Keeping the past beautifully present
Veteran singer of the 1950s: Vivienne de Silva
When I see the fortress like walls, the white painted wooden door and
hear the sound of barking from within I have second thoughts about
raising the brass knocker. What had I got myself into? Should I retreat
before it’s too late? But it is already too late. Someone turns the door
Once. Twice. Then a sweet voice asks “Can you please push from your
side? The door seems to be jammed.” After about a minute of pushing (me)
pulling (her) the door finally gives way. Indrani, the eldest daughter
of Vivienne de Silva Boralessa greets me with a warm smile and a
puzzling explanation about the rusty knob on the front door. “This door
is hardly ever used. We come through the backdoor.”
Vivienne de Silva Boralessa
By we she means family, and the meaning of her words become clear to
me as Vivienne Boralessa pats the cushion beside her on the sofa in her
drawing room, inviting me to sit next to her and asks me about my
journey here, about my family, about my career and makes sure I have a
cup of tea in my hands, prepared in exactly the way I like to drink it,
before she allows me to interview her.
The only child of G F de Silva and D L Sahabandu Vivienne Boralessa
fondly recalls the encouragement her parents gave her when she embarked
on her career as a singer. Her father, a surveyor of the Chamber of
Commerce, a General Manager of the De Zoysa Company and the Managing
Director of the well known Safety Tours Bus Company was not only a
connoisseur of art but a playwright and producer as well.
The first time little Vivienne stood before an audience was when she
sang the welcome songs of her fathers two plays; Dreadful state of
Lanka, and Election Echo. Her uncle, G.R Edward, who was in the audience
was so enraptured by her voice he had sought her fathers permission to
take her to Radio Ceylon to sing duets with him.
This was in 1938. In 1940 she had taken part in an audition where the
judges were Gunapala Malalasekera, Kapukotuwa and B S Wijeratne and was
selected as the best singer. With her hair tied in two pony-tails,
dressed for the first time in her life, in a sari, she says she was only
ten years old when her talents were thus appreciated. From then on she
had performed on her own, was promoted to the rank of an A grade artist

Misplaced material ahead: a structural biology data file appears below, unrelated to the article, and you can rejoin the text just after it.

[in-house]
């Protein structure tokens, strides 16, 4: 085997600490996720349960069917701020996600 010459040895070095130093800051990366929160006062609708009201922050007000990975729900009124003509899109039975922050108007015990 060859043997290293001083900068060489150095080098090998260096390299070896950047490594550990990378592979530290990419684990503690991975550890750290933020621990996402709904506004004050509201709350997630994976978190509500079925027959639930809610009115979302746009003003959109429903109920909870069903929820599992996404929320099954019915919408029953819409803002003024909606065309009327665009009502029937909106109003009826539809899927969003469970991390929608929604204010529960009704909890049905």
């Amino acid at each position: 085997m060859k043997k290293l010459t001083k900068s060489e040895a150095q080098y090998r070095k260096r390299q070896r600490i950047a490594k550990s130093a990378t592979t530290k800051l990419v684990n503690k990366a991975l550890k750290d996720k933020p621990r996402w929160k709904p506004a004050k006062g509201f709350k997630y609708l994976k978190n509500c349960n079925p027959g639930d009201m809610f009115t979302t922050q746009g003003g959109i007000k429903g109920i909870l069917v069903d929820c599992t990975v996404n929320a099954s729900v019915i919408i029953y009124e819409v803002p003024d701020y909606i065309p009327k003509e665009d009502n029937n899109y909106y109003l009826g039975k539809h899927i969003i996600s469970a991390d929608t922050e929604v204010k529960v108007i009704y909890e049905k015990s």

in 1940 and received a payment of Rs 90 for a thirty minute program.
“This meant singing about five songs,” recalls Vivienne Boralessa.
“There was only one microphone for the singer and the orchestra. We
would practice for hours at a time before the program and we never made
a mistake”. She pauses and waits till all this sinks in. “We couldn’t
afford to make a mistake. It was a live broadcast.”
One day as fate would have it, at the wedding of her uncle with whom
she had first sung duets at Radio Ceylon she bumped into a young man who
declared himself as one of her ardent fans. In 1953 he would become her
life partner in a grand wedding ceremony held at the Galle Face Hotel.
He is C De S Boralessa who still staunchly remains her greatest and
perhaps oldest fan.
With her mind still reveling in the past, she recalls how her parents
had accompanied her whenever she had to go for a recording at Radio
Ceylon. If her father could not make it due to some other appointment
the program was cancelled and rescheduled for another day.
“Those days we had to find our own orchestra and my father made sure
I had the best orchestra. He was lavish when it came to spending money
and gave me a Hilman Hunter as dowry on the day of my wedding.” Her
father had owned a Humber Hawk while her mother used an Austin. When my
eyes move skywards in amazement she assures me back in the 1950s
vehicles were not that expensive. What was rare though, was for a lady
to be seated at the wheel. She remembers driving her Hilman from Matara
to Colombo all on her own. Those were indeed the good old days. Today I
don’t even own a Maruti,” she sighs.
She recalls Gabrielle Gunaratne seeking permission from her father to
record her songs onto HMV tapes in 1950, and later Sunil Santha making
his way to her home to ask her father if he could sing a duet with her.
The song was Ralla Naginne with the chorus comprising Maestro Amaradeva,
C T Fernando, Kanthi Wakwalla and Percy Wijewardena. Of her six children
her youngest son Kapila continues to sing with her and gives voice to
Dura Pena Thanithala in her CD which was released last year. “I have
entrusted the copyrights of my songs to Kapila and Indrani” she says in
a voice overcome with grief. She finds it hard to believe that new
comers to the field of music should belittle the hard work and
dedication she weaves into her songs through her mesmerizing voice and
gentle, loving nature.
Old but new. Strange but familiar. As you listen to Dura Pena
Thanithala, Nangi Nangi Rupika,Nawathinna Tissa, Singha kodiya... you
find yourself asking how these songs played in the 1950s could still
have such an appeal. The answer perhaps, is simple. It is because
Vivienne Boralessa sings them that way.
As I close my notebook, and bid farewell, through the back door, I
realize why the front door is hardly ever opened. Everyone who spends
even a second in the company of Vivienne Boralessa immediately becomes
family, and all family members use the back door.